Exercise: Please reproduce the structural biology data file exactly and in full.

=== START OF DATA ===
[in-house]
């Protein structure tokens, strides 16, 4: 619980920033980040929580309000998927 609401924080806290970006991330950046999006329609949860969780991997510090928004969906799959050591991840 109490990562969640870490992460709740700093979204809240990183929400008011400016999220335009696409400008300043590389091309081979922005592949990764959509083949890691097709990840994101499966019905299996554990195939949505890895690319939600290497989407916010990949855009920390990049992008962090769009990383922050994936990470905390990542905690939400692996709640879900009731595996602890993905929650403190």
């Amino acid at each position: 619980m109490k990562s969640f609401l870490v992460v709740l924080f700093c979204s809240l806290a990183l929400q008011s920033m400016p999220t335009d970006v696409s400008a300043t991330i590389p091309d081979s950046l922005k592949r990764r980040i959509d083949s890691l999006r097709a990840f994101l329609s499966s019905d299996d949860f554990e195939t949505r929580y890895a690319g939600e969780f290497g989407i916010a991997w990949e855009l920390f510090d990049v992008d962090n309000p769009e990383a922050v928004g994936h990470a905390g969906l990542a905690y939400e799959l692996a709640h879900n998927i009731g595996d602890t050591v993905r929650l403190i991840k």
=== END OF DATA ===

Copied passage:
[in-house]
């Protein structure tokens, strides 16, 4: 619980920033980040929580309000998927 609401924080806290970006991330950046999006329609949860969780991997510090928004969906799959050591991840 109490990562969640870490992460709740700093979204809240990183929400008011400016999220335009696409400008300043590389091309081979922005592949990764959509083949890691097709990840994101499966019905299996554990195939949505890895690319939600290497989407916010990949855009920390990049992008962090769009990383922050994936990470905390990542905690939400692996709640879900009731595996602890993905929650403190």
């Amino acid at each position: 619980m109490k990562s969640f609401l870490v992460v709740l924080f700093c979204s809240l806290a990183l929400q008011s920033m400016p999220t335009d970006v696409s400008a300043t991330i590389p091309d081979s950046l922005k592949r990764r980040i959509d083949s890691l999006r097709a990840f994101l329609s499966s019905d299996d949860f554990e195939t949505r929580y890895a690319g939600e969780f290497g989407i916010a991997w990949e855009l920390f510090d990049v992008d962090n309000p769009e990383a922050v928004g994936h990470a905390g969906l990542a905690y939400e799959l692996a709640h879900n998927i009731g595996d602890t050591v993905r929650l403190i991840k």